The online world is a wonderful maze of distractions, and consumers could be forgiven for allowing their attention to wander from whatever it was they picked up their tablets and smartphones to do in the first place. But multi-million selling author James Patterson decided he wasn’t going to let anything divert readers’ eyes from his latest novel Private Vegas. Over the last five days, Patterson has released 1000 advance digital copies of the thriller, dubbed the self-destructing book, complete with a 24-hour digital timer: when the time runs out, the book vanishes. Each page, once swiped to left, disappears, and readers have been encouraged to race each other, comparing their progress on a website. The idea is to force the reader into a concentrated and intense reading experience.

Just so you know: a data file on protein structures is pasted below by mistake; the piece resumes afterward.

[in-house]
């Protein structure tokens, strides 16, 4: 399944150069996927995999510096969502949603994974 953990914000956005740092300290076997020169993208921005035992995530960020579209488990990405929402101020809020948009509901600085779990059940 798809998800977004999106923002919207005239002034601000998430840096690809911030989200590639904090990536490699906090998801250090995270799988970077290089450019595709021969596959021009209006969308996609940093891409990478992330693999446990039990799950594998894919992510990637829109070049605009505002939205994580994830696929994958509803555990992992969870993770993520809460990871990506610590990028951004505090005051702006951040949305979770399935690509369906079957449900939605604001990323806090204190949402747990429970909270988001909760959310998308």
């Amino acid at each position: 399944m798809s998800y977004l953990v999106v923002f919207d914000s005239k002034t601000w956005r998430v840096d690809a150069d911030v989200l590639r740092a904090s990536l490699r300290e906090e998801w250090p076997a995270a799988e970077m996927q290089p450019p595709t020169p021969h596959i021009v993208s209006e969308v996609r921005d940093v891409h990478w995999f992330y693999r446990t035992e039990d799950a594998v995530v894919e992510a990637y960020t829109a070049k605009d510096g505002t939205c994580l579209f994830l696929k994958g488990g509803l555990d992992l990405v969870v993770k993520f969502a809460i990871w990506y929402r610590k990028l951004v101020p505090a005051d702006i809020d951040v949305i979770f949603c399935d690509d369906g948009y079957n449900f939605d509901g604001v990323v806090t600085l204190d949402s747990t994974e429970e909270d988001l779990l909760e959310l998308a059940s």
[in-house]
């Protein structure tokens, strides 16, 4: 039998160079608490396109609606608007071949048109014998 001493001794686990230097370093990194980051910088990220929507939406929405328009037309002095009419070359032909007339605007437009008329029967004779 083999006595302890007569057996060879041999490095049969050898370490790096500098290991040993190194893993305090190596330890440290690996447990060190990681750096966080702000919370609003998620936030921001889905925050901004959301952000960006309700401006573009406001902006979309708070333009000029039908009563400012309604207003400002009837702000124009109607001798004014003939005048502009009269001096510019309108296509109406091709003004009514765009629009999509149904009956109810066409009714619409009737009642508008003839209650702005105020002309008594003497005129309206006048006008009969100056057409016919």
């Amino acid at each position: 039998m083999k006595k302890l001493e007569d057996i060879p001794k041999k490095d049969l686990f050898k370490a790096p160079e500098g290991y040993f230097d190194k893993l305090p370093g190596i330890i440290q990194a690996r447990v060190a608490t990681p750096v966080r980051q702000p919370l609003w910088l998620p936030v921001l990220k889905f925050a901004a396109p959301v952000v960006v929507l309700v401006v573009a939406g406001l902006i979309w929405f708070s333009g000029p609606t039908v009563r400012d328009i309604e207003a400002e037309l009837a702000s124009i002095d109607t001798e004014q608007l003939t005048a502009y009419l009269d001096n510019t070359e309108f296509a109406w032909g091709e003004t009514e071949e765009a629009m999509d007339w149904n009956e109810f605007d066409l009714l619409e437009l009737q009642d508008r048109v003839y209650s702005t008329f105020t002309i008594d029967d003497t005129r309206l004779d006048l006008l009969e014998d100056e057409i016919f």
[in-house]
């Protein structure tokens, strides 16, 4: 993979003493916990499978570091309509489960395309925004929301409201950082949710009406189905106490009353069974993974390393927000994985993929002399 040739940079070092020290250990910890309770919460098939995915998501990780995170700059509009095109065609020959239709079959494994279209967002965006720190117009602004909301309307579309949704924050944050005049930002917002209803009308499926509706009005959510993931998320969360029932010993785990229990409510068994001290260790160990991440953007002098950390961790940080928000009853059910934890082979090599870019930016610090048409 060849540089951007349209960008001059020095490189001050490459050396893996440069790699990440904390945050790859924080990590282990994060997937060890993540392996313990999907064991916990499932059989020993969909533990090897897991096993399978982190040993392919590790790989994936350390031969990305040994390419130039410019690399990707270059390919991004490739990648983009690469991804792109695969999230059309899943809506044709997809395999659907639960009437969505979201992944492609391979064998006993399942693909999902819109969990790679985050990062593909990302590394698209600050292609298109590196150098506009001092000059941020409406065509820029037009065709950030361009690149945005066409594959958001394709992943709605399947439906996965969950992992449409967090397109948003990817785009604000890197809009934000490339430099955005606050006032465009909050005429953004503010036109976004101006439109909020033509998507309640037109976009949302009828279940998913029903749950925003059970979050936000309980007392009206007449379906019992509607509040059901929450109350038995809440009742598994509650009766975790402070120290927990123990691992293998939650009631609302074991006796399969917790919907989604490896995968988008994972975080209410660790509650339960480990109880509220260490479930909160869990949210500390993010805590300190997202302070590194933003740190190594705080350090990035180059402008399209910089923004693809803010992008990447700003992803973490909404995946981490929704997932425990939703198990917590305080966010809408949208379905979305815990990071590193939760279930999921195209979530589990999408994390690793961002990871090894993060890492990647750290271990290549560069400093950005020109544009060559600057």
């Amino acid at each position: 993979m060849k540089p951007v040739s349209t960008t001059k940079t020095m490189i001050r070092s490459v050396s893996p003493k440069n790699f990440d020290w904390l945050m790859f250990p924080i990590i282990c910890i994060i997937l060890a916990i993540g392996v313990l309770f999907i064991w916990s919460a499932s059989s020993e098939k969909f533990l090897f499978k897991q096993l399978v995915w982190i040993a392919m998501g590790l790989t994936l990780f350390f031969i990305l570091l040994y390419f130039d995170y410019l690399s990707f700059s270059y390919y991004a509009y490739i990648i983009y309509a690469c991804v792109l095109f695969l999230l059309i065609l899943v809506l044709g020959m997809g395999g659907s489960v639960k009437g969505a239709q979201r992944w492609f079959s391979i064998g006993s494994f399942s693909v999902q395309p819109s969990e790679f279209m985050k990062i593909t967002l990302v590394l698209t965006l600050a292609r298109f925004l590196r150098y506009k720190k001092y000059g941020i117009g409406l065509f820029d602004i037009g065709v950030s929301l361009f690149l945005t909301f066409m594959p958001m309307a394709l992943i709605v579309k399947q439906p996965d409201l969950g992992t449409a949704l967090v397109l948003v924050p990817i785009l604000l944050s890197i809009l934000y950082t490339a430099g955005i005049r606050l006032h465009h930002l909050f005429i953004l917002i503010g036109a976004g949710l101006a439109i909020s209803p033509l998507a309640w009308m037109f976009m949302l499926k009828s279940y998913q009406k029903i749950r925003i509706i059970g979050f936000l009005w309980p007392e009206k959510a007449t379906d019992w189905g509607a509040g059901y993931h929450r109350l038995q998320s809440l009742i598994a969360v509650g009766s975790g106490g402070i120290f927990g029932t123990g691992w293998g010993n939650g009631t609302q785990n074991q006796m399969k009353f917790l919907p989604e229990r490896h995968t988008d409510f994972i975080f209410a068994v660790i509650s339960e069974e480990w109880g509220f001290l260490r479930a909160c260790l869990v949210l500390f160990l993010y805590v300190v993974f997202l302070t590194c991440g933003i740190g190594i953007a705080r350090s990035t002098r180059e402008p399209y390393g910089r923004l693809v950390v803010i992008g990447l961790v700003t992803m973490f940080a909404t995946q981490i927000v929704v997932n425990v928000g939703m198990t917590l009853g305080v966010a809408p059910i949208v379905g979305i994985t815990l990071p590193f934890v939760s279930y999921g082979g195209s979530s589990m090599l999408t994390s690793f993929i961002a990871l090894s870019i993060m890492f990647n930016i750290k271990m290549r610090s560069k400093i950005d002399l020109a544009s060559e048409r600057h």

Traditional publishing is certainly suffering in the age of the internet but we have recently seen numerous enterprising attempts to bypass the modern reader’s short attention span. From vanishing ink to interactive reading experiences and a smart bookmark which lets authors tweet readers who have neglected their book, publishing houses and writers are using the very technology which could threaten them, to re-enage readers.
Patterson was inspired by the drama and gimmickry of movie marketing and approached creative agency Mother in search of an inventive stunt. As well as the “limited edition” vanishing novels, one physical self-destructing book is for sale for USD 294,038 — although this price includes flights to a secret location, two nights in a luxury hotel and a five course dinner with the author.
The self-destructing book, though undeniably a publicity stunt, can remind consumers how fulfilling it is to immerse themselves in just one thing. Are there other ways that traditional media can manipulate their formats to hold consumers’ attention?